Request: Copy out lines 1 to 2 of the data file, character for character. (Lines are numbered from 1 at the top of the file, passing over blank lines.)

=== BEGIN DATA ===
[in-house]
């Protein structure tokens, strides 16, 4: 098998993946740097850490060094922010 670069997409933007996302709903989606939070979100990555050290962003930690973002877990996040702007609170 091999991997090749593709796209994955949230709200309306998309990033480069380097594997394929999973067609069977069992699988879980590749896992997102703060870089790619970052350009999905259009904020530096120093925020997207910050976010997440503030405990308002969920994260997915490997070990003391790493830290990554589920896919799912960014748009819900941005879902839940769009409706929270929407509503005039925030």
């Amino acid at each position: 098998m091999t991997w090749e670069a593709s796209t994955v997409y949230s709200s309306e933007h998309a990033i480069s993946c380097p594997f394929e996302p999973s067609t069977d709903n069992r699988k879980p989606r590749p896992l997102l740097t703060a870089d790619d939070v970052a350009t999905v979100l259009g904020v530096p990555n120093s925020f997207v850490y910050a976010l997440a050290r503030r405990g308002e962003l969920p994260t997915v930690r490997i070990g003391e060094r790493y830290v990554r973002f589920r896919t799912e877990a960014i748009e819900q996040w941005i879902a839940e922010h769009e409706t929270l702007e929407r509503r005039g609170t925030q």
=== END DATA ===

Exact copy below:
[in-house]
């Protein structure tokens, strides 16, 4: 098998993946740097850490060094922010 670069997409933007996302709903989606939070979100990555050290962003930690973002877990996040702007609170 091999991997090749593709796209994955949230709200309306998309990033480069380097594997394929999973067609069977069992699988879980590749896992997102703060870089790619970052350009999905259009904020530096120093925020997207910050976010997440503030405990308002969920994260997915490997070990003391790493830290990554589920896919799912960014748009819900941005879902839940769009409706929270929407509503005039925030």